Should smoking be outlawed?

It’s seem that more and more communities are forbidding smoking through various means—UNC Chapel Hill has decided that smoking will be banned within 100 ft. of university property.That means no one, not students, not professors, not staff, not visitors can smoke for the duration of the time that they remain on campus.This, of course, has been decided for the benefit of everyone’s health, as medical studies have shown that nonsmokers do have a risk of developing lung cancer; Dana Reeves is the highest-profile example of this.

Now, I don’t know how the university plans to enforce this, nor do I think it lawfully can be enforced, but regardless, I believe policies like these are intended to make smokers feel like criminals.They must lurk in the dark corners to nurse their habit—even smoking areas are forbidden on campus.I’m not a smoker but I think that it’s ridiculous to try and legislate such laws against a legal vice.Until the day that cigarettes are contraband, doesn’t it seem that such actions infringe on the bill of rights?

As the medical literature does prove that proximity to smoke can cause lung cancer, I would be in favor of forbidding it from entrances, buildings, etc.But UNC has a plethora of wide open spaces; I don’t understand why smoking areas couldn’t be allowed in the middle of them.Are people incapable of granting smokers a wide berth?There are plenty of paths to take to any building.

I also think it’s insulting that the University’s answer to concerns about the policy is to refer people to resources that help fight nicotine addiction.As in, the only possible reaction people could have is to try and quit, not try and fight for their rights.

What do you think?Am I overacting and such policies aren’t really a big deal and are better for everyone?Or do such actions want to make you step to the window and scream that you’re mad as hell as well?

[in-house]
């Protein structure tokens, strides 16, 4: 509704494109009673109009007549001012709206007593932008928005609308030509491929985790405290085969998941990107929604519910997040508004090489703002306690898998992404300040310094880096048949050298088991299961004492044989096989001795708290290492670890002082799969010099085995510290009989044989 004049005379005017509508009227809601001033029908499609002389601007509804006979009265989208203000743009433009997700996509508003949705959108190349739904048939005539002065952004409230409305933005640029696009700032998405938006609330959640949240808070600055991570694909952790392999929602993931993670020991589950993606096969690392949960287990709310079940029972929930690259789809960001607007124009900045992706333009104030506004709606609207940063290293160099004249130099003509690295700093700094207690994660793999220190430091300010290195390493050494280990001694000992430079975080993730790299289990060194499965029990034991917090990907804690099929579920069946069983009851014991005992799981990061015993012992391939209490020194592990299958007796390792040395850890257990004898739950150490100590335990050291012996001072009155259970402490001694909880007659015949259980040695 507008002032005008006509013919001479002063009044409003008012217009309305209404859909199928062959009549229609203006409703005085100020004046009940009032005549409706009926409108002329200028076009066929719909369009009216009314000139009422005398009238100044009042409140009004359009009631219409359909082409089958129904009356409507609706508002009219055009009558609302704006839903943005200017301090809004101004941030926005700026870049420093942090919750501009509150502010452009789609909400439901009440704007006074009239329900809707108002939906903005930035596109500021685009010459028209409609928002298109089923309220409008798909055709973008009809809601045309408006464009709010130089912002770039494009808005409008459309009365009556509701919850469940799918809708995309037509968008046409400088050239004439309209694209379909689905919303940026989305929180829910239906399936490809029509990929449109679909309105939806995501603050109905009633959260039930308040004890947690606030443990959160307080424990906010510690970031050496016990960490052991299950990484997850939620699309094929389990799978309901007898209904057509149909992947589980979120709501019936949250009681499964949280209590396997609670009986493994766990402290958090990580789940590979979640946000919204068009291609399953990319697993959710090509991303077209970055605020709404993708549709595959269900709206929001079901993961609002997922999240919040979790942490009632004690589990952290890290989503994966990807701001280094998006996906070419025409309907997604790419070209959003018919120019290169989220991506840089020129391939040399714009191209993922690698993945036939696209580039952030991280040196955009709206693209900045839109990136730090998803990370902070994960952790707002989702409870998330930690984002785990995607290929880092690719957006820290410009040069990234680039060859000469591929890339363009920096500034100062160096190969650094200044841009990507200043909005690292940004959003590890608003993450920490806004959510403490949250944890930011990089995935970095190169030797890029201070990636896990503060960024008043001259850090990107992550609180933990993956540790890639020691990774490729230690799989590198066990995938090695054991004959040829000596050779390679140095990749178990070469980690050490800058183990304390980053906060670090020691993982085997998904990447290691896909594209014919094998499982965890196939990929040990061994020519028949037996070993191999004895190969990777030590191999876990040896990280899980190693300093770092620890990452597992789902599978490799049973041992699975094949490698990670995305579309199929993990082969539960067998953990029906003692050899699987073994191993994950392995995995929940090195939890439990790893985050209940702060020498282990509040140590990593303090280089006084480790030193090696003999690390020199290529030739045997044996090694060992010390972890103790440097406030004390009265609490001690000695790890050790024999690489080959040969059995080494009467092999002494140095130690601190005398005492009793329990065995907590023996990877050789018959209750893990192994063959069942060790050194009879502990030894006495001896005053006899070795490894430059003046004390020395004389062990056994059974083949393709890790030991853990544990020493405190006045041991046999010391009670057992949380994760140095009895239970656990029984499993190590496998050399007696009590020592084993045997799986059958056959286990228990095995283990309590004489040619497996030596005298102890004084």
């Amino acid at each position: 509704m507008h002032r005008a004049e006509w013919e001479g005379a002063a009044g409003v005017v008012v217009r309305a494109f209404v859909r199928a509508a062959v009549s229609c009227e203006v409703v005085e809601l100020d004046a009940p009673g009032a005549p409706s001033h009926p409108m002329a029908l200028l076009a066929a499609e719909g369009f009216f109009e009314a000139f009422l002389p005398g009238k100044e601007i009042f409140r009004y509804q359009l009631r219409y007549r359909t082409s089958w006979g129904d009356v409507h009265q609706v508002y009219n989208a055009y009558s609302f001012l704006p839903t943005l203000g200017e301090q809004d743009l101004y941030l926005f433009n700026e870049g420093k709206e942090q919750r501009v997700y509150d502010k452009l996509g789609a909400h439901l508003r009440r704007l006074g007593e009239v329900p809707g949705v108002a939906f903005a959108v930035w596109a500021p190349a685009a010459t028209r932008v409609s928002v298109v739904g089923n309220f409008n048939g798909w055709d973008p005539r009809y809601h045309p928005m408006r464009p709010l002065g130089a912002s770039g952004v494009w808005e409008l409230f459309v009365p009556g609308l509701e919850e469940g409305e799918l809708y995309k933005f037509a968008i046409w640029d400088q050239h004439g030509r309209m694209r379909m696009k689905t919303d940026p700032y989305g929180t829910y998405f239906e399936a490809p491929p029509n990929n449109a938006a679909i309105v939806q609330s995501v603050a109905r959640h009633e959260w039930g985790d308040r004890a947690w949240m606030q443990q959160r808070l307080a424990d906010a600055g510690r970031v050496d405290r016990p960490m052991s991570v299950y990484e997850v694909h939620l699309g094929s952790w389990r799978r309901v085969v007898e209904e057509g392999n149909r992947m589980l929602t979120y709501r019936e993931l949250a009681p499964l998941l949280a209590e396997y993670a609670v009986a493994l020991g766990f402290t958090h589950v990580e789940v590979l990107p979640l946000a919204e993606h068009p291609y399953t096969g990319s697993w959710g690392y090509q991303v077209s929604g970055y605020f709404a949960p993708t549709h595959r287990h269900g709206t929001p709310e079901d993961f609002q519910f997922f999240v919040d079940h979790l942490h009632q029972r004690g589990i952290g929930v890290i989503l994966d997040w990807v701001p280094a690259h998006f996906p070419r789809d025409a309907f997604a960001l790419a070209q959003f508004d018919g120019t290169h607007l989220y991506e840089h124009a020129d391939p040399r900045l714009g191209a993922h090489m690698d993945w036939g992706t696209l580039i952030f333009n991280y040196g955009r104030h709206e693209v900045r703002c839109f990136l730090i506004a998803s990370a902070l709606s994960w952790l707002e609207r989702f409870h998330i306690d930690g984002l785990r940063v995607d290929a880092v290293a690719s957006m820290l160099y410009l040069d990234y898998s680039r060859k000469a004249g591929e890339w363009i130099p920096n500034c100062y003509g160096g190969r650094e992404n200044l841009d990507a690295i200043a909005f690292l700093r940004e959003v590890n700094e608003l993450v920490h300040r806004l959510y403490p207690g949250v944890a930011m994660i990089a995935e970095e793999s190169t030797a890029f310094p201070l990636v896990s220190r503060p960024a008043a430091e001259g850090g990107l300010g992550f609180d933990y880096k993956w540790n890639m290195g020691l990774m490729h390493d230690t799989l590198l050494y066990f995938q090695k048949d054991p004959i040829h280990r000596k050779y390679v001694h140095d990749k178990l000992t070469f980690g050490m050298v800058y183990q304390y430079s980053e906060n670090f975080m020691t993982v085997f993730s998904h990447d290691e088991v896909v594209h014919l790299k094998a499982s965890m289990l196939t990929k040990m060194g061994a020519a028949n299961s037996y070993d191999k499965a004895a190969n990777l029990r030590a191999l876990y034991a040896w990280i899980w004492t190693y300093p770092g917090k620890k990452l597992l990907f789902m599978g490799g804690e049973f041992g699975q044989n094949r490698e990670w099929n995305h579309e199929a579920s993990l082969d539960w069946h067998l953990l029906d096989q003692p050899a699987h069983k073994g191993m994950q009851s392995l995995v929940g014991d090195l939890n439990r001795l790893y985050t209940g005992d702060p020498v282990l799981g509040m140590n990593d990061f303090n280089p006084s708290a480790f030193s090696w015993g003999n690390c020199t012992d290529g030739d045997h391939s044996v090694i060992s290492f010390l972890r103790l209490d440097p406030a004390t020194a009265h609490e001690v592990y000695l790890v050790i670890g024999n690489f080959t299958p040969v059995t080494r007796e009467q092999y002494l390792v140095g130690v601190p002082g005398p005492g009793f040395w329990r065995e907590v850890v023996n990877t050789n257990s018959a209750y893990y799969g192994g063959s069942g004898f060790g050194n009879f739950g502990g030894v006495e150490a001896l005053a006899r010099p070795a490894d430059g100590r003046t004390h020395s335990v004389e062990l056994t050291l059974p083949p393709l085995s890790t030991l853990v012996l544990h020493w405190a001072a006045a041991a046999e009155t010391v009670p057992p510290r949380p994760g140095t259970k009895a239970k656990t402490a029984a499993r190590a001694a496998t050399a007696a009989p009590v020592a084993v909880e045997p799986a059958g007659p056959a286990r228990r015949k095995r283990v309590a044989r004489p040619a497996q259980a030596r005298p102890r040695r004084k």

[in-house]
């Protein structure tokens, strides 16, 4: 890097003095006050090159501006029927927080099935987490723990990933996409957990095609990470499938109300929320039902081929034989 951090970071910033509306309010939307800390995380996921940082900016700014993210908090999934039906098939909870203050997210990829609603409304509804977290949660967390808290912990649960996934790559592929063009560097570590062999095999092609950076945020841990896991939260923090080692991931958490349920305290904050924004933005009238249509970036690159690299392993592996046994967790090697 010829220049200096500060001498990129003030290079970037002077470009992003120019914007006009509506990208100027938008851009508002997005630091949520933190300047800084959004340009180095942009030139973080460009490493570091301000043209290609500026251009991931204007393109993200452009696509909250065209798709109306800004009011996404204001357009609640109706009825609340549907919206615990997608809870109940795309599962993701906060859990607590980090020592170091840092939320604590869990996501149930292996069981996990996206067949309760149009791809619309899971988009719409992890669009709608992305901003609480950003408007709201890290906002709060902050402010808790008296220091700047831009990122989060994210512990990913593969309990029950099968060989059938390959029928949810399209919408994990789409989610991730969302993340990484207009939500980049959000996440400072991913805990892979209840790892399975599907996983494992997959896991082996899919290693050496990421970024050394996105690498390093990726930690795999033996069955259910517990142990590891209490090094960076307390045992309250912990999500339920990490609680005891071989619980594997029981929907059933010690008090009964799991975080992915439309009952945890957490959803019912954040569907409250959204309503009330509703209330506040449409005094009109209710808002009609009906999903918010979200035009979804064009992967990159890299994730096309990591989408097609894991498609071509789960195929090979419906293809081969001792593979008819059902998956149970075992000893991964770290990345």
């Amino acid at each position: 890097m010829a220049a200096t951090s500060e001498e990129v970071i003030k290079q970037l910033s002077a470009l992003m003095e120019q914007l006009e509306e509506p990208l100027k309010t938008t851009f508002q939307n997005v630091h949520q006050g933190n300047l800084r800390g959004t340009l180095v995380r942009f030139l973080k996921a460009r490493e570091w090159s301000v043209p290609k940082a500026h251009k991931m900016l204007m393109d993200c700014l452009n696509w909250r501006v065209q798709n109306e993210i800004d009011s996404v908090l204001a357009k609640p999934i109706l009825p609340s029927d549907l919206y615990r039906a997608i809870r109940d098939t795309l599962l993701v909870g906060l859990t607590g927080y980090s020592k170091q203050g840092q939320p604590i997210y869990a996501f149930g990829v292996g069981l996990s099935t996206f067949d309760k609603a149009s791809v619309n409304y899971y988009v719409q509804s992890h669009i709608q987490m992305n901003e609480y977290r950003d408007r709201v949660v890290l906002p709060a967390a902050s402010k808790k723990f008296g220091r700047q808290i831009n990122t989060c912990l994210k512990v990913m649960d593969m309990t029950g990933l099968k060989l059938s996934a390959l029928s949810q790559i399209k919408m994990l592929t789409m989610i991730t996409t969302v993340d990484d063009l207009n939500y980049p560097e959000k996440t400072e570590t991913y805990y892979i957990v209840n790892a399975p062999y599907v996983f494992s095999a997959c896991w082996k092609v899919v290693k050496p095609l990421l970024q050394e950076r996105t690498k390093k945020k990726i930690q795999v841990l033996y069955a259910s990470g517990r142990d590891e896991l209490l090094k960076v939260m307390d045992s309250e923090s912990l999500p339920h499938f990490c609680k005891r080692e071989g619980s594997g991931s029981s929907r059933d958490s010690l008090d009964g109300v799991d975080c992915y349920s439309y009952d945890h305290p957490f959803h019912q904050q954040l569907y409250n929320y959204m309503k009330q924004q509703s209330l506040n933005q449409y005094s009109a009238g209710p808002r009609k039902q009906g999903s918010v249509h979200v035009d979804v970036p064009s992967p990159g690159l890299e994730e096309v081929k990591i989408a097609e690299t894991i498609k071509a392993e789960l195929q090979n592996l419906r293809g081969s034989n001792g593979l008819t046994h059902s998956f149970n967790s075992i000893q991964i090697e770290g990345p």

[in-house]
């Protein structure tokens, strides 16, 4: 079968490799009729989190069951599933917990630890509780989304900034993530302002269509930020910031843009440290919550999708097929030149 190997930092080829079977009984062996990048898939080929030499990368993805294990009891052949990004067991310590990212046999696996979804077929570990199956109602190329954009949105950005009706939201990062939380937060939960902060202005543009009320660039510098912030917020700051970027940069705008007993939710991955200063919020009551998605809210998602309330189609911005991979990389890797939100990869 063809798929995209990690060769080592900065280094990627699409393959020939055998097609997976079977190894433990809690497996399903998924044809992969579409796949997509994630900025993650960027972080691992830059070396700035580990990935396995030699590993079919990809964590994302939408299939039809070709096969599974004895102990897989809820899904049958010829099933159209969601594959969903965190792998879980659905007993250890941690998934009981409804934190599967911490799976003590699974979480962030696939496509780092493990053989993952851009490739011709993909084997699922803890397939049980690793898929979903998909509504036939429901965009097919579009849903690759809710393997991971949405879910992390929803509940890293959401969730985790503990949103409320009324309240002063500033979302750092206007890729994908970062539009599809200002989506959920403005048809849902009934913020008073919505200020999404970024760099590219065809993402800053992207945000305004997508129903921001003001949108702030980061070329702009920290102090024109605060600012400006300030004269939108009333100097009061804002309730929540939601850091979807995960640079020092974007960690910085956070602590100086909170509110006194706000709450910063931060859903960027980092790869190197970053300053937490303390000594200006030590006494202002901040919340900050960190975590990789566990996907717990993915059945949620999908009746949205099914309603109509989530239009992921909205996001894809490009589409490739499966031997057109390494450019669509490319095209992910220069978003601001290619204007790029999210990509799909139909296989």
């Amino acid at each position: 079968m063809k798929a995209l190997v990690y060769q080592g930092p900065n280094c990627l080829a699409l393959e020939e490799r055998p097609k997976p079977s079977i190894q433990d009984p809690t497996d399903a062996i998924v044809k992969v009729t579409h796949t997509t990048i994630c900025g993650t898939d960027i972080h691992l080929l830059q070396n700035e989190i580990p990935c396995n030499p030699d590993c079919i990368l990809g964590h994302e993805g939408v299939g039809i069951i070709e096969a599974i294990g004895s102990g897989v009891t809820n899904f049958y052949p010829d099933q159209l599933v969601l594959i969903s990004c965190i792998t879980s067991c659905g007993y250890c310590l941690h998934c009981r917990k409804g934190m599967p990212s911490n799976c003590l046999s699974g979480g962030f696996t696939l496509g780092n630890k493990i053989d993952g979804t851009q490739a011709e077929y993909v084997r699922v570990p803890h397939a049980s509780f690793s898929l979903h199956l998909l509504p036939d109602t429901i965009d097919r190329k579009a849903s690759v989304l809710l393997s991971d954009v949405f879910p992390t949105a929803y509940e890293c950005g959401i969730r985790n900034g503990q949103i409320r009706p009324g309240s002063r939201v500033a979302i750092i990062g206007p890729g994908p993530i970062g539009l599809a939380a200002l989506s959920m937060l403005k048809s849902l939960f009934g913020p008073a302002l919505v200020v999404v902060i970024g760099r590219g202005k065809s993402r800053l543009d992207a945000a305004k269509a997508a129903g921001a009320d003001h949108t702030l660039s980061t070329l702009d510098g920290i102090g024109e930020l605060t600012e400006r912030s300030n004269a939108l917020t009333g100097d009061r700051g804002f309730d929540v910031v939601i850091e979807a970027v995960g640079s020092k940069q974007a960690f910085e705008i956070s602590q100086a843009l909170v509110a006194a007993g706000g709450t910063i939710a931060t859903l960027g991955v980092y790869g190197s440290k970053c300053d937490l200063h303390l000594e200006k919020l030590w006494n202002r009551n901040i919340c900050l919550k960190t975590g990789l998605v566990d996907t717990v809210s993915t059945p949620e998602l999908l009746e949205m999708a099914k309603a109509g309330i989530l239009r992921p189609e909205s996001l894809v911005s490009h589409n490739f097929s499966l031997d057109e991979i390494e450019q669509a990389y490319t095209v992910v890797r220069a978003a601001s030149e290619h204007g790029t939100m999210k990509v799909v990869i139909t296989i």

5 comments for “Should smoking be outlawed?

  1. virginia
    January 6, 2008 at 9:22 pm

    NCSU is enacting a smoking ban anywhere within 25 feet of campus buildings in 2008. This is far more feasible than UNC’s plan, and will be greatly appreciated. There is one entrance to the library, and you cannot leave or enter without being bombarded by cigarette smoke.

    I think that ALL indoor spaces should be smoke free. Restaurants, bars, the whole lot of them. I would be far more inclined to go play pool and hang out in bars if I could mark getting a cigarette smoke headache off from my list.

  2. becca
    January 6, 2008 at 10:19 pm

    25 feet is something I can accept and maybe even support. I agree, nonsmokers shouldn’t have to wade through smoke to enter buildings. And I really don’t think banning smoke from inside buildings hurts businesses as some folks claim but that may be because it was banned in CA from the time I was little, so I’m used to that and don’t think bars, etc., closed as a result. Perhaps a bit of a dip in sales until people got used to it! But I think 100 feet, without setting up smoking areas, is ridiculous and infringes on the rights of smokers.

  3. Antony
    March 14, 2009 at 9:08 pm

    My wife is upstairs at UNC Medical Center (Chapel Hill). She had been there for two days – during which I have periodically left the building and walked down at least 300 feet from the Hospital entrances (and off into the non cordoned off mud of a construction area – Saturday – no one working). Just a couple hours ago one of the Hospital Police came and told me there are cameras watching me and if I light another cigarette on State property, he will charge me $500 for each instance they have on tape over the last 24 hours. I said “Yes sir”…”Understood”… then asked him where I could smoke… he again said something about “State Property”… he never did answer my question. Great town…

    • becca
      March 16, 2009 at 3:15 pm

      Wow, Antony, that’s quite the story. I feel for you. It must be hard to feel like a criminal while you’re already going through so much. I know I used to see some hospital employees smoking in the woods behind the hospital, though that’s probably not an allowed (nor safe) area to smoke either.

  4. May 4, 2009 at 6:04 am

    I would recommend people now switch to the concept of electronic smoking. I use it and am very happy to quit real smoking.

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